Pick books based solely on their conduciveness to catchphrases: Let's face it: 65% of Infinite Summer's success is attributable to the phrase "Infinite Summer" itself. Going forward we'll only select books that lend themselves to catchy title + season project names, e.g., Autumn 2009: "Things Fall Apart!", Winter 2009: "Snowlita!"; Spring 2010: "From Here to E-vernal Equinoxy!"; and so forth</li><br></ul>

A mix of these themes would probably be best; perhaps a huge, postmodern opus every six months, and shorter, more conventional novels in between. Right now I am leaning toward 2666 for winter and Gravity's Rainbow next summer (or The Pale King, depending on publication date). I would also love to tackle The Recognition and Underworld, devote a season to the Lord of the Rings trilogy, and maybe have Dystopiathon (think 1984, Brave New World, and Clockwork Orange). For shorter works, The Brief Wondrous Life of Oscar Wao and Housekeeping are at the top of my list (I have a literal list). And as a post Jest palate cleanser, I am tempted to devote October to Dracula, to conclude on Halloween Day (I've already contacted a few potential Guides for this one).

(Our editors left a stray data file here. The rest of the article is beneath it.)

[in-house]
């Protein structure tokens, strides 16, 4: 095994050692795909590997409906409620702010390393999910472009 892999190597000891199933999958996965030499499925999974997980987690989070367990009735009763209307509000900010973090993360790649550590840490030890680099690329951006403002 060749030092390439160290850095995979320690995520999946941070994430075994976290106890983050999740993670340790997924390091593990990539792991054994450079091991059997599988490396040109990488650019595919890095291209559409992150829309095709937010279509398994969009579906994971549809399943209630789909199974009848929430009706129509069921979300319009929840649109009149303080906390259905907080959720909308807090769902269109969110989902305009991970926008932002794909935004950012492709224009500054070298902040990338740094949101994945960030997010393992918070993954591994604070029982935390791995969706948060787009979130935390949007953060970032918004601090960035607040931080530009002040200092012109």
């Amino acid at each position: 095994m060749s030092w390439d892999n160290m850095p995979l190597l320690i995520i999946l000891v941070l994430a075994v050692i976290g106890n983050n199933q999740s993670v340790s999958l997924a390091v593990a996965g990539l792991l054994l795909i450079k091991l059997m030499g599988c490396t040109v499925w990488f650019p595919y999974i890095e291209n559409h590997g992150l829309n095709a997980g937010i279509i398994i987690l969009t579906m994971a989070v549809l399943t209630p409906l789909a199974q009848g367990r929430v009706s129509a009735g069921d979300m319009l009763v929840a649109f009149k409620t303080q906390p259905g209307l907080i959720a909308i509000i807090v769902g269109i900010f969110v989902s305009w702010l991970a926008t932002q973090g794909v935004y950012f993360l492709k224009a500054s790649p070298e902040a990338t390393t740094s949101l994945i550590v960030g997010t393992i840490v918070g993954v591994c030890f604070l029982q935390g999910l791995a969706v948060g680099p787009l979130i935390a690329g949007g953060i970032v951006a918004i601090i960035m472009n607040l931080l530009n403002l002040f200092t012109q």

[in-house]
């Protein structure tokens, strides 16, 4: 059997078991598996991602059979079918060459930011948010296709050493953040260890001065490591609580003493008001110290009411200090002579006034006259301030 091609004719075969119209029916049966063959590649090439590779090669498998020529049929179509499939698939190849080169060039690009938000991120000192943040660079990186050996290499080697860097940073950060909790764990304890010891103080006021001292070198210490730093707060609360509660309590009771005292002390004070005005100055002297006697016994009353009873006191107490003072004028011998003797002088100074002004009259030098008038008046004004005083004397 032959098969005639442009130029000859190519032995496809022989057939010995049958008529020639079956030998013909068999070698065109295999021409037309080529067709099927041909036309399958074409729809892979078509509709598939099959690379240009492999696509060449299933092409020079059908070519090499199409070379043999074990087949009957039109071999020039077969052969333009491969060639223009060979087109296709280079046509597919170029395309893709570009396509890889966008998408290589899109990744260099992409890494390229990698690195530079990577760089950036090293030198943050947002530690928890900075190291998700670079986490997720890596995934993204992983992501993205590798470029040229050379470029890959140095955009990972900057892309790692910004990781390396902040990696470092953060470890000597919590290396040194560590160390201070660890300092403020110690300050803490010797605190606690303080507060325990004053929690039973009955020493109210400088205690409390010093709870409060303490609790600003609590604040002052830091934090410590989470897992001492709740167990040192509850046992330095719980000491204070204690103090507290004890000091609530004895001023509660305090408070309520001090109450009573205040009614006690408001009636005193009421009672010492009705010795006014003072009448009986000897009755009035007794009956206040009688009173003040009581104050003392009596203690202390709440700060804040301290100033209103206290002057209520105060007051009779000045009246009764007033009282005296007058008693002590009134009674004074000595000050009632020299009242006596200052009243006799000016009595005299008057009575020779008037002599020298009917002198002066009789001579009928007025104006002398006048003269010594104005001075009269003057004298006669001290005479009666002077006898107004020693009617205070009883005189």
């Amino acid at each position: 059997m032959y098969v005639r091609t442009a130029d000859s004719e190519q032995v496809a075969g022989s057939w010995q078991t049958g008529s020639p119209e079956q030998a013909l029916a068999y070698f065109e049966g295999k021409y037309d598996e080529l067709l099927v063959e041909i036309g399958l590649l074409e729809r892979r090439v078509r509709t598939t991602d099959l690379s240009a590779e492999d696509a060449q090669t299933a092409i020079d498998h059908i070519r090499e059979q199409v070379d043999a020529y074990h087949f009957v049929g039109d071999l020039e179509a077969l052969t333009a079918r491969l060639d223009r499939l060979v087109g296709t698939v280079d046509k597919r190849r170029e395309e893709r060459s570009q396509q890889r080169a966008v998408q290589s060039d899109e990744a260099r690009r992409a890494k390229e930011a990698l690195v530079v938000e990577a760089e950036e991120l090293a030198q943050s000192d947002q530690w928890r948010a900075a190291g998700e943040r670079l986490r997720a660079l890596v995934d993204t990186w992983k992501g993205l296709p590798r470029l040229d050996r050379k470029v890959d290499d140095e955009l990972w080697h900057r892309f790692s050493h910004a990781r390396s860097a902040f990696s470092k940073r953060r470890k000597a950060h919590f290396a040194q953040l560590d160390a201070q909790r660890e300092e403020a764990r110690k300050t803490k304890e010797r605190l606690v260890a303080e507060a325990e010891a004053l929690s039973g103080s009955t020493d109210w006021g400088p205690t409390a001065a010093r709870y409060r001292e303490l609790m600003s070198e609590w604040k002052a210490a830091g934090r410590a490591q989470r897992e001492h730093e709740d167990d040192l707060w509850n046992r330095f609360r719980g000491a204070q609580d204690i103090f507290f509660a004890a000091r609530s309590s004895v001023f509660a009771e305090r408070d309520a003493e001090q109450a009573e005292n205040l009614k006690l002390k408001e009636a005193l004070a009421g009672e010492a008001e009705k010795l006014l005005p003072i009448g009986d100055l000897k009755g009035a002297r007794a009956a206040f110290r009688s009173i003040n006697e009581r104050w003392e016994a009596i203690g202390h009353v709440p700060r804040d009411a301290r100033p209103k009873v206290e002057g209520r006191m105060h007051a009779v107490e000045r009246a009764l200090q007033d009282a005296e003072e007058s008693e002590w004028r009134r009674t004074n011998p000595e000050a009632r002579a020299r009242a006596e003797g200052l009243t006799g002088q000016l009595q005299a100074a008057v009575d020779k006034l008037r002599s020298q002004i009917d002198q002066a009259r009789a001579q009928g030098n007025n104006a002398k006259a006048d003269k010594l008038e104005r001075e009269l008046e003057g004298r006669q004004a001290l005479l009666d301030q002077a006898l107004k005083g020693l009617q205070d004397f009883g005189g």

But as much as Infinite Summer is about literature, it is also about community. So please: join The Tunnel Club and help us draft our very own Robert's Rules. We'd love to get your input, either in the comments or the forums. And thank you for your continued participation--I hope the Infinite Summer experience has been as wonderful and engrossing for you as it has been for all of us.


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 Post subject: Re: The Future of Infinite Summer (or: Join the Tunnel Club)
PostPosted: Mon Aug 31, 2009 12:35 pm 
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Joined: Wed Jun 24, 2009 10:48 am
Posts: 59
Location: Orlando, FL
I'm definitely in! I'll mull over these ideas and come back with some concrete thoughts but just wanted to say let's go for it. Bravo to you Matthew for putting this all together - it has been a fantastic experience.
Joan

I've added another post here that I also put in the main post comment section.


Last edited by JRLSberro on Tue Sep 01, 2009 10:06 am, edited 1 time in total.

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 Post subject: Re: The Future of Infinite Summer (or: Join the Tunnel Club)
PostPosted: Mon Aug 31, 2009 1:17 pm 
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matthewbaldwin wrote:
Quote:

Focus on the novels folks "have always meant to read": That would be a mix of the classics (Moby Dick, Ulysses, The Great Gatsby) and modern stuff (The Kite Runner, Beloved, etc.).


I like this idea, since IS is what finally compelled me to read IJ.

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 Post subject: Re: The Future of Infinite Summer (or: Join the Tunnel Club)
PostPosted: Mon Aug 31, 2009 4:24 pm